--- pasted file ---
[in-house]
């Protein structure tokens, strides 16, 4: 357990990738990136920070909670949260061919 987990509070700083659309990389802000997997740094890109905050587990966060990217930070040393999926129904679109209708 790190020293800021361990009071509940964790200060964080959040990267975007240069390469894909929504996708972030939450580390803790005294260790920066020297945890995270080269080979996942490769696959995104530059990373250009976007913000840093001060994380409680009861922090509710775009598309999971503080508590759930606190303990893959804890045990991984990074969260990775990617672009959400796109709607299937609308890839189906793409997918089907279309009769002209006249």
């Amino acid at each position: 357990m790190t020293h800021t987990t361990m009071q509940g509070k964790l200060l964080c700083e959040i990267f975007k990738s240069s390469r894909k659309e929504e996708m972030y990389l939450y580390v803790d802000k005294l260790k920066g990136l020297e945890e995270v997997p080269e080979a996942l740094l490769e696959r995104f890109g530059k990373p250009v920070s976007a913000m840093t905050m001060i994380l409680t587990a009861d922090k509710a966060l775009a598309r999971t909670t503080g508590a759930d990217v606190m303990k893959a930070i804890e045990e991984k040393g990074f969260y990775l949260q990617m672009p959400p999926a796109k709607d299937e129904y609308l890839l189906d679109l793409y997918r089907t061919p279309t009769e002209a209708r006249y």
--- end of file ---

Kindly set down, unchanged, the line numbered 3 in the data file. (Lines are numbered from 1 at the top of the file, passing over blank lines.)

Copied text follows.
């Amino acid at each position: 357990m790190t020293h800021t987990t361990m009071q509940g509070k964790l200060l964080c700083e959040i990267f975007k990738s240069s390469r894909k659309e929504e996708m972030y990389l939450y580390v803790d802000k005294l260790k920066g990136l020297e945890e995270v997997p080269e080979a996942l740094l490769e696959r995104f890109g530059k990373p250009v920070s976007a913000m840093t905050m001060i994380l409680t587990a009861d922090k509710a966060l775009a598309r999971t909670t503080g508590a759930d990217v606190m303990k893959a930070i804890e045990e991984k040393g990074f969260y990775l949260q990617m672009p959400p999926a796109k709607d299937e129904y609308l890839l189906d679109l793409y997918r089907t061919p279309t009769e002209a209708r006249y």